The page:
So once again I am facing the cardinal question: what is the best training strategy for base-building?  For an endurance runner, a sound base has two key components: resilience of the connective tissues (ligaments, tendons, bones, fascia) and ability to utilise fuel efficiently.   The simple rule of thumb for building up resilient connective tissues is a gradual increase in volume and intensity of training over a sustained period, though there is a paucity of detailed information about this topic.   On the other hand, there is abundant information about the topic of improving the efficiency of fuel utilization, but some crucial issues remain a topic of debate.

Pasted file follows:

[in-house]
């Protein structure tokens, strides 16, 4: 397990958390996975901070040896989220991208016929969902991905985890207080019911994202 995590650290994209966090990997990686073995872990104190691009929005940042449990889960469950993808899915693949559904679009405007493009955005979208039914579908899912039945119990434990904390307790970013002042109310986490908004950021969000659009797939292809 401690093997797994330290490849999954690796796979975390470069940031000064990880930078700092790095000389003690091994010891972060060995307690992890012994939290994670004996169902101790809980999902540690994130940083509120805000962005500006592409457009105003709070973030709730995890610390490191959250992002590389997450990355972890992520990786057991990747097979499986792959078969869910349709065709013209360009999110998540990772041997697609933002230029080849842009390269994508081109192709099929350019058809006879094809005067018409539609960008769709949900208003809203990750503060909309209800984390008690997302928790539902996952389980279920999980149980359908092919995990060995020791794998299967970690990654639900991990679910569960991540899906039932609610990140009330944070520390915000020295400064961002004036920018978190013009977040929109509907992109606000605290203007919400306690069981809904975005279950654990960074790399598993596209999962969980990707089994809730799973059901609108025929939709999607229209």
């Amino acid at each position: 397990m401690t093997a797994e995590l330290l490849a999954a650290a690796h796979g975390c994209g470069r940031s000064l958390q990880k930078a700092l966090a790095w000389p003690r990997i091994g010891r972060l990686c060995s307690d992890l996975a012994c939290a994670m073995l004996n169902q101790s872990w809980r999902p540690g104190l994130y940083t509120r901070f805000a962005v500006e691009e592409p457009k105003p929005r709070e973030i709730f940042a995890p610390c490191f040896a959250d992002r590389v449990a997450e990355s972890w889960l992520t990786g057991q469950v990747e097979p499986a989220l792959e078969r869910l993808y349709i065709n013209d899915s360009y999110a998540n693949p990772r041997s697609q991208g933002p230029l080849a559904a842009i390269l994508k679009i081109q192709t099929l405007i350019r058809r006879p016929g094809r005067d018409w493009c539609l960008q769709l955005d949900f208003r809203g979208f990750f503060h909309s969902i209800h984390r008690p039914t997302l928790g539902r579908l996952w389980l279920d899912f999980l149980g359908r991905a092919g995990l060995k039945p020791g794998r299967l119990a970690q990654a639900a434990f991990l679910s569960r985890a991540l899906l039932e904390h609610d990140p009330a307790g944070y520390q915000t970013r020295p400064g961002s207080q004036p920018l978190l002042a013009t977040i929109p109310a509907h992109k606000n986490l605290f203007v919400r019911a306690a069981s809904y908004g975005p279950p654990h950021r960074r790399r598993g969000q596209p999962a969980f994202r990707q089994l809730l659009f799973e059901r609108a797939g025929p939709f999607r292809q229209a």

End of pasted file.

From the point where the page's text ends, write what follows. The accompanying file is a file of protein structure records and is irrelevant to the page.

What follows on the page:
The major determinant of endurance running performance is the maximum pace that can be sustained without accumulating appreciable lactic acid.  Loosely speaking, that is the pace at lactate threshold.  The problem with this terminology is that there is no precise threshold. Although lactate level in the blood begins to rise fairly rapidly after a certain point, the graph of lactate concentration against pace does not show a single sharp kink between two straight lines. Instead there is an initial upward trend typically occurring at a lactate concentration above 2mMol and then a steeper up-slope beyond 4 mMol.   From the practical point of view, there are two fairly clear thresholds.  The first corresponds to maximum pace that can be sustained for several hours (provided your connective tissues have the necessary resilience, and you can avoid running out of glucose).  At this pace, the rate at which lactate is cleared from the blood matches the rate at which it is produced.  Typically this is at a lactate level of 2 mMol.  Roughly speaking, this is marathon pace.   Because blood acidity is a major influence on the urge to breathe, it also corresponds approximately to the point at which breathing becomes a noticeable effort.  Because I link my breathing rate to my step rate, I become aware that I have crossed this ‘aerobic’ threshold when I find I am more comfortable taking one breath every 4 steps rather than one breath every 6 steps. This ‘aerobic’ threshold is what Hadd refers to as the lactate threshold.